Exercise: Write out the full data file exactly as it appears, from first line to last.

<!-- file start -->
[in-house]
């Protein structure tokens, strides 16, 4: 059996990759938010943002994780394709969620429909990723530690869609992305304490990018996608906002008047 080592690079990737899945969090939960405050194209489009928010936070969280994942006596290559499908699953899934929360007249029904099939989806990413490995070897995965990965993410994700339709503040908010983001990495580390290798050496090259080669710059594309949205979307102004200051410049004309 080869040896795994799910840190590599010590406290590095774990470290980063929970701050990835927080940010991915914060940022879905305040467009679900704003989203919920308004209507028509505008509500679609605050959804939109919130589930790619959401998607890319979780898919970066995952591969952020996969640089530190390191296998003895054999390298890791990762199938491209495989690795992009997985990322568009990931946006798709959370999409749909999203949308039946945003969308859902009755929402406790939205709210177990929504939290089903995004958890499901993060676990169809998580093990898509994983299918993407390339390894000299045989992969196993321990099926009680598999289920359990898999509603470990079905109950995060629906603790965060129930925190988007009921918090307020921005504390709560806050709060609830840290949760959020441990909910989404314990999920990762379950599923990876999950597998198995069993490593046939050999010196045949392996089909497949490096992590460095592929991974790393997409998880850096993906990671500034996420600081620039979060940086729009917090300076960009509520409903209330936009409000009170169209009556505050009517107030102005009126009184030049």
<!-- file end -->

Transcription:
[in-house]
């Protein structure tokens, strides 16, 4: 059996990759938010943002994780394709969620429909990723530690869609992305304490990018996608906002008047 080592690079990737899945969090939960405050194209489009928010936070969280994942006596290559499908699953899934929360007249029904099939989806990413490995070897995965990965993410994700339709503040908010983001990495580390290798050496090259080669710059594309949205979307102004200051410049004309 080869040896795994799910840190590599010590406290590095774990470290980063929970701050990835927080940010991915914060940022879905305040467009679900704003989203919920308004209507028509505008509500679609605050959804939109919130589930790619959401998607890319979780898919970066995952591969952020996969640089530190390191296998003895054999390298890791990762199938491209495989690795992009997985990322568009990931946006798709959370999409749909999203949308039946945003969308859902009755929402406790939205709210177990929504939290089903995004958890499901993060676990169809998580093990898509994983299918993407390339390894000299045989992969196993321990099926009680598999289920359990898999509603470990079905109950995060629906603790965060129930925190988007009921918090307020921005504390709560806050709060609830840290949760959020441990909910989404314990999920990762379950599923990876999950597998198995069993490593046939050999010196045949392996089909497949490096992590460095592929991974790393997409998880850096993906990671500034996420600081620039979060940086729009917090300076960009509520409903209330936009409000009170169209009556505050009517107030102005009126009184030049």